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Public Sector Staff Redeployment

Dáil Éireann Debate, Wednesday - 23 January 2013

Wednesday, 23 January 2013

Ceisteanna (47)

Catherine Murphy

Ceist:

47. Deputy Catherine Murphy asked the Minister for Public Expenditure and Reform if he will provide a measure of the level of employment flexibility that exists within the public service in terms of both redeployment, sourcing of new employees from outside the public service and promotional prospects within the service; and if he will make a statement on the matter. [3051/13]

Amharc ar fhreagra

Freagraí scríofa (Ceist ar Public)

The Public Service Agreement 2010-14 (Croke Park Agreement) provides for agreed redeployment arrangements to apply in the Civil Service and in other parts of the public service.

Under the Agreement, redeployment generally takes precedence over all other methods of filling a vacancy and supersedes any existing agreements on the deployment of staff. It allows staff to be moved from activities which are of lesser priority, or which have been rationalised, reconfigured, or restructured, to areas of greater need. In practical terms these arrangements represent a means of facilitating the targeted reduction in public service numbers in the period 2010 to 2014 while sustaining the ongoing delivery of services.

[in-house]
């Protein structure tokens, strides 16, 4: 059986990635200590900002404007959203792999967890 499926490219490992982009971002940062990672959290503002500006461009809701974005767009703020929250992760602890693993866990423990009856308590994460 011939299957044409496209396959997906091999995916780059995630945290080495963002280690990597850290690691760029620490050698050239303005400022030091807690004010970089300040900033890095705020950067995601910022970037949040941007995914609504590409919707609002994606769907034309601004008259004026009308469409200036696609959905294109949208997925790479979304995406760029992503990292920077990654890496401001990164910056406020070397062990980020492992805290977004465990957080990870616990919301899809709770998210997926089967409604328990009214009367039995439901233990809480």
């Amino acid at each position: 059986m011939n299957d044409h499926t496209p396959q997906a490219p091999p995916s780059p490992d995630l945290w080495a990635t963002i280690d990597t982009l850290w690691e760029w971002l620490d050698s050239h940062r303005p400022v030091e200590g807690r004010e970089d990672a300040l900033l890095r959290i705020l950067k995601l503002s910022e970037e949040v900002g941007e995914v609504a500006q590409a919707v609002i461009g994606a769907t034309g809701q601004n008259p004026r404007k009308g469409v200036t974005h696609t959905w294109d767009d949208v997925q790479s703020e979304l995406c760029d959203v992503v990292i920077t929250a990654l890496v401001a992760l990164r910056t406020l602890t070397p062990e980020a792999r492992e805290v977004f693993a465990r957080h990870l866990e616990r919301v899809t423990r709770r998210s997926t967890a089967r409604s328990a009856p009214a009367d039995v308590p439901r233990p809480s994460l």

Redeployment is managed separately within the Local Authority, Education, and Health sectors and day-to-day issues are a matter for the Minister responsible for the relevant sector. Progress is reported directly to the Implementation Body and details are available on its website at http://implementationbody.gov.ie/progress-and-delivery/.

There is a recruitment and promotion moratorium in place in the civil service, local authorities, non-commercial state bodies, the Garda Síochána and the Permanent Defence Forces. Decisions on exceptions to the moratorium are taken in the context of the business needs of the relevant organisation and any redeployment arrangements agreed for the civil and public service.

Recruitment and promotion policy in the civil and public service continues to be based on sourcing the best people for the job. To achieve this, internal promotion competitions and open competitions for more specialist posts will continue to be features of current resourcing policy at all levels.

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